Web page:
• Order Glaucocystales Bessey 1907
        • Family Glaucocystidaceae Bohlin 1901 ex West 1904
          • Genus Glaucocystopsis Bourrelly 1961
            • Glaucocystopsis africana Bourrelly 1961
          • Genus Glaucocystis Itzigsohn 1868 (is immotile, though it retains very short vestigial flagella, and has a cellulose wall)
            • G. bullosa (Kützing 1836) Wille 1919
            • G. caucasica Tarnogradskii 1957
            • G. cingulata Bohlin 1897
            • G. duplex Prescott 1944
            • G. molochinearum Geitler
            • G. simplex Tarnogradskii 1959
            • G. nostochinearum Itzigsohn 1868 ex Rabenh. 1935
            • G. geitleri Pringsheim 1958 ex Takahashi & Nozaki 2016
            • G. incrassata (Lemmermann 1908) Takahashi & Nozaki 2016
            • G. miyajii Takahashi & Nozaki 2016
            • G. bhattacharyae Takahashi & Nozaki 2016
            • G. oocystiformis Prescott 1944

The glaucophytes were considered before as part of family Oocystaceae, in the order Chlorococcales.[13]


  1. Patrick J. Keeling (2004). "Diversity and evolutionary history of plastids and their hosts". American Journal of Botany. 91 (10): 1481–1493. doi:10.3732/ajb.91.10.1481. PMID 21652304.
  2. Evolutionary Biology: A Plant Perspective
  3. The monoplastidic bottleneck in algae and plant evolution | Journal of Cell Science
  4. Jeffrey D. Palmer, Douglas E. Soltis & Mark W. Chase (2004). "The plant tree of life: an overview and some points of view". American Journal of Botany. 91 (10): 1437–1445. doi:10.3732/ajb.91.10.1437. PMID 21652302.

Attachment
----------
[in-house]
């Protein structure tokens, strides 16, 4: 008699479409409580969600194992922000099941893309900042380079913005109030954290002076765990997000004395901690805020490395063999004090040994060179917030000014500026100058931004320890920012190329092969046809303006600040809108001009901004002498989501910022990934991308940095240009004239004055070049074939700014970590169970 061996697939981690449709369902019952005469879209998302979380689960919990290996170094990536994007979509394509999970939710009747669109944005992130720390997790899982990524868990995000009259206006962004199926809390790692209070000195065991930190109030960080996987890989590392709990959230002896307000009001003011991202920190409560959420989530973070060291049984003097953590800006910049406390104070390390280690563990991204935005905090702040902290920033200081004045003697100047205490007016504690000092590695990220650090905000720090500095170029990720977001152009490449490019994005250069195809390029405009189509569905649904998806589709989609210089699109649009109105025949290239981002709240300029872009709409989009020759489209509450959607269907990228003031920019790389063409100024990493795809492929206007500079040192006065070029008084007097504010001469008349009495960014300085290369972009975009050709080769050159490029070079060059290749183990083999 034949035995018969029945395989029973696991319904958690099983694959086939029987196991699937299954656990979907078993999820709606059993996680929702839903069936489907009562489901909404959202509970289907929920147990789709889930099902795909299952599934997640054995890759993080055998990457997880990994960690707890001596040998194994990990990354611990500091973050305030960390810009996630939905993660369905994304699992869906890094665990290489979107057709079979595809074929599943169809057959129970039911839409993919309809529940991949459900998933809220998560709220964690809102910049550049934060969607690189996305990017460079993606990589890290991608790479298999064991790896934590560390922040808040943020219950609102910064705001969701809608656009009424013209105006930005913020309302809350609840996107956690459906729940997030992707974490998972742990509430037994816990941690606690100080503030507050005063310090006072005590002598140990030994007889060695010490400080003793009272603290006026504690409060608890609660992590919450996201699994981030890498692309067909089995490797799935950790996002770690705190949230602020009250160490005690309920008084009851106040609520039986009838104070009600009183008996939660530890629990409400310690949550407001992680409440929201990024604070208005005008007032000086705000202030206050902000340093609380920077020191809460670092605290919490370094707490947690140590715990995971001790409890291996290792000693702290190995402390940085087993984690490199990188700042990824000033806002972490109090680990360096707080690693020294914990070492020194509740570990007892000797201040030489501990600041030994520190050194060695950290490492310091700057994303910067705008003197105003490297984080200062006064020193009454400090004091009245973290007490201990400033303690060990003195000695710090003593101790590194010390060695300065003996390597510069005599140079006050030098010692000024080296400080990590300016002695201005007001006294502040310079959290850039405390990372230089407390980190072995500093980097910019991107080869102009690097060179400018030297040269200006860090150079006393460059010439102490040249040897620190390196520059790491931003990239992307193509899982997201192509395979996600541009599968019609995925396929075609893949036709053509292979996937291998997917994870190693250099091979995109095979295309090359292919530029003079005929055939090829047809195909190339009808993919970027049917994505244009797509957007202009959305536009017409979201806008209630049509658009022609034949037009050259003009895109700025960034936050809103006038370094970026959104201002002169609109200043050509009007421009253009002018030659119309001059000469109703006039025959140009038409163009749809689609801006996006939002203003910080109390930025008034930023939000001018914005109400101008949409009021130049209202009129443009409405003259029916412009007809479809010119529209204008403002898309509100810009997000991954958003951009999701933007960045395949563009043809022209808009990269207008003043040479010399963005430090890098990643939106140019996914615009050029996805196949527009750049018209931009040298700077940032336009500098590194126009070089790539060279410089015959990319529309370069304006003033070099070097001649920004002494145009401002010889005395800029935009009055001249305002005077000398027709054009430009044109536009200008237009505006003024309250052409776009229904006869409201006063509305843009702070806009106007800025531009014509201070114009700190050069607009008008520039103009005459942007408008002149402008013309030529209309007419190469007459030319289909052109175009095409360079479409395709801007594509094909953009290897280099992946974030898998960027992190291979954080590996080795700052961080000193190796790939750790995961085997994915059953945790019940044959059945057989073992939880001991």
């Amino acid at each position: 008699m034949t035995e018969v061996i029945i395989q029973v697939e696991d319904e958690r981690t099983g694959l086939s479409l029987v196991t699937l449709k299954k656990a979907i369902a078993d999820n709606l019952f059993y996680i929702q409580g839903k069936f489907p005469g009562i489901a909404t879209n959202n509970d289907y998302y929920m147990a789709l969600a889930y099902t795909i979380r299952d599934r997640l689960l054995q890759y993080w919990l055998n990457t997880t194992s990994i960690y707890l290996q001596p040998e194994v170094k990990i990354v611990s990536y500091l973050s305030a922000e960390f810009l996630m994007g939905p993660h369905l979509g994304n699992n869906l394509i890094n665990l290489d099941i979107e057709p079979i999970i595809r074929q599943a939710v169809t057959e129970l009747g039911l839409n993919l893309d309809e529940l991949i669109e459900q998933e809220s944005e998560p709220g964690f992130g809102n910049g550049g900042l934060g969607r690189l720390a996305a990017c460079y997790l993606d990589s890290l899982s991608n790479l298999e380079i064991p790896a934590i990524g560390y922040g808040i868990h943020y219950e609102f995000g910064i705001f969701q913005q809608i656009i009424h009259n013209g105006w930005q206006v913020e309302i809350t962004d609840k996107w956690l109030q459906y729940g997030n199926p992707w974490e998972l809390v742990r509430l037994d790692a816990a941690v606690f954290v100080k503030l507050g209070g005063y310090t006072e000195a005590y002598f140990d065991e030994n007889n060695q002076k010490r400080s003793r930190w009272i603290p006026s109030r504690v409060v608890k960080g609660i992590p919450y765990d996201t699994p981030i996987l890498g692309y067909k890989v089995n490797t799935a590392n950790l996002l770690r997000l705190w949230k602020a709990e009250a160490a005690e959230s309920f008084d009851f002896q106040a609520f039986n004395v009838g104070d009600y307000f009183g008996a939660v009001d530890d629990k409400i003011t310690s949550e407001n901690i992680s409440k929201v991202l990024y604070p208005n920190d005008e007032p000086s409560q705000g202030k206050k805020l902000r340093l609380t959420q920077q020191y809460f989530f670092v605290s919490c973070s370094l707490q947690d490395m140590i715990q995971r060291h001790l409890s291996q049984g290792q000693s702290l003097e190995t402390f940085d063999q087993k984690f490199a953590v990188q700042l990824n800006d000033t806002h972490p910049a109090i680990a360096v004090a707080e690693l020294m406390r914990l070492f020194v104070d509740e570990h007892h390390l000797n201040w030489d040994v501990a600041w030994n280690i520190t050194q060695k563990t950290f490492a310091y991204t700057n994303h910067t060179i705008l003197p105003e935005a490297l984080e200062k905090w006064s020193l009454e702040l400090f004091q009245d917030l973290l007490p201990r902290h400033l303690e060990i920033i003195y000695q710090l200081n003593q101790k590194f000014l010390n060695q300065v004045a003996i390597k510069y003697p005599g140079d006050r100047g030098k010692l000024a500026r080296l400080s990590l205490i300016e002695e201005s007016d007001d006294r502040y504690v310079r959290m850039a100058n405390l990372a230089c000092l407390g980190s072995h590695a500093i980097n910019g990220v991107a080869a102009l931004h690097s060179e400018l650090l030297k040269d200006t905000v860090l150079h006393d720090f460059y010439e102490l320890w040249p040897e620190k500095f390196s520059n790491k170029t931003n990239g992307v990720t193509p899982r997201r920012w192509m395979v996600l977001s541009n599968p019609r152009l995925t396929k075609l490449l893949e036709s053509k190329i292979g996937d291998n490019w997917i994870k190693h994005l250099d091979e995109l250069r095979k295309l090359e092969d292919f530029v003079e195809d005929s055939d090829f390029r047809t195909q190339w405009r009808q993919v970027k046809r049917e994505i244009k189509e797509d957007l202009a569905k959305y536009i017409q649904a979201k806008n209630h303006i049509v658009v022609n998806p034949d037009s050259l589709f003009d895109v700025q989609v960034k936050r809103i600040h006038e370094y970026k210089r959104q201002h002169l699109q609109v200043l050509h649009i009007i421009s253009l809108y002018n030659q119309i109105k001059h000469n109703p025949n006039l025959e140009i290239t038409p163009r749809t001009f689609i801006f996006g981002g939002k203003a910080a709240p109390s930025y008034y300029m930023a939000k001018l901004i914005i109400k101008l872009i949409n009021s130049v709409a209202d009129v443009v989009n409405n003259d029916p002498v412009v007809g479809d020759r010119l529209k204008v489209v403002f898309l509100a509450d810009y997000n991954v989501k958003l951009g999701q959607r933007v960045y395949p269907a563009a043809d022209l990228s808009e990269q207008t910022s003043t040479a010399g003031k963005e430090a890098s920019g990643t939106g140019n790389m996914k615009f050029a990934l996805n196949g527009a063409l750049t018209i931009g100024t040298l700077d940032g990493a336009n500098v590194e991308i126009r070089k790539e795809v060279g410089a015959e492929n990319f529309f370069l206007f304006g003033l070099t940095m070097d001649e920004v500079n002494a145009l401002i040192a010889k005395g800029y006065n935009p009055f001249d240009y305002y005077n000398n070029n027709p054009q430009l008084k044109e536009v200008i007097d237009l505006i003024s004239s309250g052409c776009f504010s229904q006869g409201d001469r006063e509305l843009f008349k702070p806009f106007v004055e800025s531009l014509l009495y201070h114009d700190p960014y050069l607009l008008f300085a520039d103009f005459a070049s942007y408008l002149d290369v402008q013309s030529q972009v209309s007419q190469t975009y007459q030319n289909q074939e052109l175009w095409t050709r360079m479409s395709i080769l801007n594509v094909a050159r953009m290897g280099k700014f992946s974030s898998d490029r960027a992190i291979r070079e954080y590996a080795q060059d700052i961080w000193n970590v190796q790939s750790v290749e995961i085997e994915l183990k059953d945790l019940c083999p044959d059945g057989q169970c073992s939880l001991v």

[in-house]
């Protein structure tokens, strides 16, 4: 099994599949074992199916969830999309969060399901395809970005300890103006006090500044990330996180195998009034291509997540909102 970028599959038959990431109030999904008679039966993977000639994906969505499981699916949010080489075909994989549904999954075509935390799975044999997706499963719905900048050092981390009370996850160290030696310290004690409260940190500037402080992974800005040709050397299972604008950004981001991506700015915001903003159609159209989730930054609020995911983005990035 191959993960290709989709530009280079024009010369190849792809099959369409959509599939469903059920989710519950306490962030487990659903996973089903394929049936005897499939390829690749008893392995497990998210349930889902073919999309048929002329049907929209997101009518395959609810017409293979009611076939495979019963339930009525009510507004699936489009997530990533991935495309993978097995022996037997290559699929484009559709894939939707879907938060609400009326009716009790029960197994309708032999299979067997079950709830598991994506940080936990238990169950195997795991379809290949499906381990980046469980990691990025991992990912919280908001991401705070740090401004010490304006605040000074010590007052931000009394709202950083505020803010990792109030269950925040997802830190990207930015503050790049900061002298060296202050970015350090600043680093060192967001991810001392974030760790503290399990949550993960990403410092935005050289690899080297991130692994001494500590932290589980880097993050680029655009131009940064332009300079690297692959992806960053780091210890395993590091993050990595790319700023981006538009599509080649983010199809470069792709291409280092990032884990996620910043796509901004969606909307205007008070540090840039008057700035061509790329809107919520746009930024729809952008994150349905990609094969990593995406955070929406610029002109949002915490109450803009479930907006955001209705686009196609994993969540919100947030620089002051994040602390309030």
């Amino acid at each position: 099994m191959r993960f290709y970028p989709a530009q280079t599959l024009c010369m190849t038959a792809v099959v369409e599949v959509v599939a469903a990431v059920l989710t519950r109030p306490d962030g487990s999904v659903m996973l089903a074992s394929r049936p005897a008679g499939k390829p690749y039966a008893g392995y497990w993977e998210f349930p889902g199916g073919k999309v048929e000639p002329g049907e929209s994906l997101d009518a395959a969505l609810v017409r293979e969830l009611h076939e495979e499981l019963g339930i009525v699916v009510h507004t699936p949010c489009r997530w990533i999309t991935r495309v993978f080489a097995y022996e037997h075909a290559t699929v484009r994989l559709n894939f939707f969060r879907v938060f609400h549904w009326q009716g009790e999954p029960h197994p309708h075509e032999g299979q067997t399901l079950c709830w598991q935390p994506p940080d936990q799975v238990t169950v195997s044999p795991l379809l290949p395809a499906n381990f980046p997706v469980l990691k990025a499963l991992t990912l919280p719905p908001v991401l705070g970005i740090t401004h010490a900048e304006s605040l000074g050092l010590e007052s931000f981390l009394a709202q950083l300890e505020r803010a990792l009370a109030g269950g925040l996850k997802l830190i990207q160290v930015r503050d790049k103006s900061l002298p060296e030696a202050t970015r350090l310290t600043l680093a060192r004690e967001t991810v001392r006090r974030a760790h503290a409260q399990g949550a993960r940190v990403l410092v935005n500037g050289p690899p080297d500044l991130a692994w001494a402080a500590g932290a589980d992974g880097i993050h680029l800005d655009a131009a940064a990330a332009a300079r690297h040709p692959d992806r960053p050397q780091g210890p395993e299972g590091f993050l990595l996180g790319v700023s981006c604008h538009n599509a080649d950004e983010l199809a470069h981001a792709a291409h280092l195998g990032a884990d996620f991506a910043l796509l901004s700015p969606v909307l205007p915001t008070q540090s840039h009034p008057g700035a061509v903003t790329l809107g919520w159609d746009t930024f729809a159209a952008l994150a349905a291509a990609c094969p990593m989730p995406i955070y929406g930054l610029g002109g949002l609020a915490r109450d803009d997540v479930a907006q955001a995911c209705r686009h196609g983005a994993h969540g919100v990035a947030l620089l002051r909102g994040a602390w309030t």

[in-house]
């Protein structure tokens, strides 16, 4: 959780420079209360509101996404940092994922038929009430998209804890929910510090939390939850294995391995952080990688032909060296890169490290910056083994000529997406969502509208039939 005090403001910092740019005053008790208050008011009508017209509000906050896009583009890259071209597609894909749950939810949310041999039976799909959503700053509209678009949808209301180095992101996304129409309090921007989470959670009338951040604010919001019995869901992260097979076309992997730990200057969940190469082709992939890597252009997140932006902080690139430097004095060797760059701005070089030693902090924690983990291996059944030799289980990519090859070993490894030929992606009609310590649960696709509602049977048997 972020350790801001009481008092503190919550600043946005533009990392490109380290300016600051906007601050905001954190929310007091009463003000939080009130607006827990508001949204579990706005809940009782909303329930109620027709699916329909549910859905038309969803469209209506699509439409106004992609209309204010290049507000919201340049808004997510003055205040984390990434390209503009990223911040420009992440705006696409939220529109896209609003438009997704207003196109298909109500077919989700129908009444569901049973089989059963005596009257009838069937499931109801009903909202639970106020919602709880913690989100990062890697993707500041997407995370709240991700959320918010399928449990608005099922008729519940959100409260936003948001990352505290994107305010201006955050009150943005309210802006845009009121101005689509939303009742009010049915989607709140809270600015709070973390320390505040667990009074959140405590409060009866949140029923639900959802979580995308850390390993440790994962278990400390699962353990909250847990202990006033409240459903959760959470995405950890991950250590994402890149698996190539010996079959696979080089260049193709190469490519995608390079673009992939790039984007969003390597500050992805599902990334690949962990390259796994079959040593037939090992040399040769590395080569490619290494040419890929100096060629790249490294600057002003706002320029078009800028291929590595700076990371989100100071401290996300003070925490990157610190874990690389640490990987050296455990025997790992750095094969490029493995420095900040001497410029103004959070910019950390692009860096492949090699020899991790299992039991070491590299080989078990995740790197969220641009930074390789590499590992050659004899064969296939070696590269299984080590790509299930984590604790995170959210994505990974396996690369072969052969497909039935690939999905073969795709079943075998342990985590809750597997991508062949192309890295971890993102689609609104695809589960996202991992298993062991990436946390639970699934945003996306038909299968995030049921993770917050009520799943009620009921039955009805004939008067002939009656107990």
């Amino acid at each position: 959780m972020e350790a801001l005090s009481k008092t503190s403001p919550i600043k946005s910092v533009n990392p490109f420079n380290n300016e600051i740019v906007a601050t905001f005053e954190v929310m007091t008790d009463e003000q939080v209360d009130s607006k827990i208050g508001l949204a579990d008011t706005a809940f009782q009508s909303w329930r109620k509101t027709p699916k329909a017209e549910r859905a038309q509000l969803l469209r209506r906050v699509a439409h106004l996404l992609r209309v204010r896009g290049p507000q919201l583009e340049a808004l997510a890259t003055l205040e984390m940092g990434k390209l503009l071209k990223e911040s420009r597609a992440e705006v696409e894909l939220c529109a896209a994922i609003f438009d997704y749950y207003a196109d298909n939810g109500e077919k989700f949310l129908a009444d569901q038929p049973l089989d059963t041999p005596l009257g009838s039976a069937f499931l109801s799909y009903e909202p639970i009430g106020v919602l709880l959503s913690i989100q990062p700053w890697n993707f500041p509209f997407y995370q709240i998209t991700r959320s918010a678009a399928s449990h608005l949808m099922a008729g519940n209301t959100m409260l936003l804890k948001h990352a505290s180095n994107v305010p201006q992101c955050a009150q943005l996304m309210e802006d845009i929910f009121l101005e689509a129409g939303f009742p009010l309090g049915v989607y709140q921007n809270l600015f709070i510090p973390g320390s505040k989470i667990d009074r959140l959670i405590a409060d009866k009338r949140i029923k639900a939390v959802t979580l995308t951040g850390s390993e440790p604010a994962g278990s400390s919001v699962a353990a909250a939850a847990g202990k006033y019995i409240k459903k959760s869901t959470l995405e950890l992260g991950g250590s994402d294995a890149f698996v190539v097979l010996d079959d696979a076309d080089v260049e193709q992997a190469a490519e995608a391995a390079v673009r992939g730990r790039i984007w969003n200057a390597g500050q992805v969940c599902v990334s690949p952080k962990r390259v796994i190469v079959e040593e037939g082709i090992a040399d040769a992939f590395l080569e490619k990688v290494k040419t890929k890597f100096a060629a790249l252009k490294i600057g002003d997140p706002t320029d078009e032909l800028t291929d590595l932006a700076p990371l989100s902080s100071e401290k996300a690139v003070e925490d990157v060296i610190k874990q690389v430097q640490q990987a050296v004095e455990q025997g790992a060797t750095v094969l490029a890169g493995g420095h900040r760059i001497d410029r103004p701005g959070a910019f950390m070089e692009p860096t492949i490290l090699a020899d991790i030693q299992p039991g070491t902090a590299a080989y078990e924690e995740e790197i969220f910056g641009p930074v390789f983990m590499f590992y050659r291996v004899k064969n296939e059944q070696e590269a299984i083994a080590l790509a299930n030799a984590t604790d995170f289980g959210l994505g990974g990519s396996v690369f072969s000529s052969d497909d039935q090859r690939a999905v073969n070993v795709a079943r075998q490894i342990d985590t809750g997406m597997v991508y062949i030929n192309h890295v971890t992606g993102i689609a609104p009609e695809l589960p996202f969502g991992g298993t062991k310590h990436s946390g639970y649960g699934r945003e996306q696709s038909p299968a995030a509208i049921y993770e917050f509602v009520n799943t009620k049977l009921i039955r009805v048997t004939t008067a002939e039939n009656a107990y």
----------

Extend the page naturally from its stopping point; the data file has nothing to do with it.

5. Dawkins, Richard; Wong, Yan (2016). The Ancestor's Tale. ISBN 978-0544859937.
  6. Eunsoo Kim & Linda E. Graham (2008). Redfield, Rosemary Jeanne (ed.). "EEF2 Analysis Challenges the Monophyly of Archaeplastida and Chromalveolata". PLoS ONE. 3 (7): e2621. doi:10.1371/journal.pone.0002621. PMC 2440802. PMID 18612431.
  7. Plants: A Very Short Introduction
  8. Wise, edited by Robert R.; Hoober, J. Kenneth (2006). The structure and function of plastids. Dordrecht: Springer. pp. 3–21. ISBN 978-1-4020-4061-0.CS1 maint: extra text: authors list (link)
  9. Miyagishima, Shin-ya; Kabeya, Yukihiro; Sugita, Chieko; Sugita, Mamoru; Fujiwara, Takayuki (2014). "DipM is required for peptidoglycan hydrolysis during chloroplast division". BMC Plant Biology. 14: 57. doi:10.1186/1471-2229-14-57. PMC 4015805. PMID 24602296.
  10. Skuja, A. (1948). Taxonomie des Phytoplanktons einiger Seen in Uppland, Schweden. Symbolae Botanicae Upsalienses 9(3): 1-399.Guiry, M.D.; Guiry, G.M. (2021). "Glaucophyta". AlgaeBase. World-wide electronic publication, National University of Ireland, Galway.
  11. Ball, S.; Colleoni, C.; Cenci, U.; Raj, J. N.; Tirtiaux, C. (10 January 2011). "The evolution of glycogen and starch metabolism in eukaryotes gives molecular clues to understand the establishment of plastid endosymbiosis". Journal of Experimental Botany. 62 (6): 1775–1801. doi:10.1093/jxb/erq411. PMID 21220783.
  12. Price, Dana C.; Steiner, Jürgen M.; Yoon, Hwan Su; Bhattacharya, Debashish; Löffelhardt, Wolfgang (2017). "Glaucophyta". Handbook of the Protists. pp. 1–65. doi:10.1007/978-3-319-32669-6_42-1. ISBN 978-3-319-32669-6.
  • Guiry, M.D.; Guiry, G.M. (2021). "Glaucophyta". AlgaeBase. World-wide electronic publication, National University of Ireland, Galway.